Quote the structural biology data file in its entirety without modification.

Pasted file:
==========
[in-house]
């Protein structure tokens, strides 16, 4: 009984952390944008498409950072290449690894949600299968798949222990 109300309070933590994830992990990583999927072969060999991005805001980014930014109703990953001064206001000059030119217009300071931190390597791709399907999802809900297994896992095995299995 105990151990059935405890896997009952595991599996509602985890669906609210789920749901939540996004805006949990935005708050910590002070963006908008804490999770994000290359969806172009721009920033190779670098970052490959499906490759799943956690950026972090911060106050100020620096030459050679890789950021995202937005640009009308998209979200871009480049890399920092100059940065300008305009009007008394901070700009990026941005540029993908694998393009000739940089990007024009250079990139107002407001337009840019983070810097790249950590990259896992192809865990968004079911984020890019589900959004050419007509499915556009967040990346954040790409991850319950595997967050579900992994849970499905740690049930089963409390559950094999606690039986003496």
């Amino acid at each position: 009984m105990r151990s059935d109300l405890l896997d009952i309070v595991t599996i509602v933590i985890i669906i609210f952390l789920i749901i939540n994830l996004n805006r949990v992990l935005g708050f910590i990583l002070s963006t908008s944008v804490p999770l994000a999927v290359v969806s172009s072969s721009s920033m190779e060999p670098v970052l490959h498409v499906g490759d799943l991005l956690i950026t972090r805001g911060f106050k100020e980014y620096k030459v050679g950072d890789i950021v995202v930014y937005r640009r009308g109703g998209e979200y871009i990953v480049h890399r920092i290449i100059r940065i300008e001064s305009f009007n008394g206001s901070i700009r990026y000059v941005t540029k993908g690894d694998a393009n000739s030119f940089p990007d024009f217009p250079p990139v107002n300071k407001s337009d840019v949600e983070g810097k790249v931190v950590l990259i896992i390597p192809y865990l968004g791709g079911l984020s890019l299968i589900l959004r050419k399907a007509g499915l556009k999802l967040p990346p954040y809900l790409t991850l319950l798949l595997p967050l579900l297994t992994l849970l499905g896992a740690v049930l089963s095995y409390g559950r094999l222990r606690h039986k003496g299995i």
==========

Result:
[in-house]
């Protein structure tokens, strides 16, 4: 009984952390944008498409950072290449690894949600299968798949222990 109300309070933590994830992990990583999927072969060999991005805001980014930014109703990953001064206001000059030119217009300071931190390597791709399907999802809900297994896992095995299995 105990151990059935405890896997009952595991599996509602985890669906609210789920749901939540996004805006949990935005708050910590002070963006908008804490999770994000290359969806172009721009920033190779670098970052490959499906490759799943956690950026972090911060106050100020620096030459050679890789950021995202937005640009009308998209979200871009480049890399920092100059940065300008305009009007008394901070700009990026941005540029993908694998393009000739940089990007024009250079990139107002407001337009840019983070810097790249950590990259896992192809865990968004079911984020890019589900959004050419007509499915556009967040990346954040790409991850319950595997967050579900992994849970499905740690049930089963409390559950094999606690039986003496």
């Amino acid at each position: 009984m105990r151990s059935d109300l405890l896997d009952i309070v595991t599996i509602v933590i985890i669906i609210f952390l789920i749901i939540n994830l996004n805006r949990v992990l935005g708050f910590i990583l002070s963006t908008s944008v804490p999770l994000a999927v290359v969806s172009s072969s721009s920033m190779e060999p670098v970052l490959h498409v499906g490759d799943l991005l956690i950026t972090r805001g911060f106050k100020e980014y620096k030459v050679g950072d890789i950021v995202v930014y937005r640009r009308g109703g998209e979200y871009i990953v480049h890399r920092i290449i100059r940065i300008e001064s305009f009007n008394g206001s901070i700009r990026y000059v941005t540029k993908g690894d694998a393009n000739s030119f940089p990007d024009f217009p250079p990139v107002n300071k407001s337009d840019v949600e983070g810097k790249v931190v950590l990259i896992i390597p192809y865990l968004g791709g079911l984020s890019l299968i589900l959004r050419k399907a007509g499915l556009k999802l967040p990346p954040y809900l790409t991850l319950l798949l595997p967050l579900l297994t992994l849970l499905g896992a740690v049930l089963s095995y409390g559950r094999l222990r606690h039986k003496g299995i």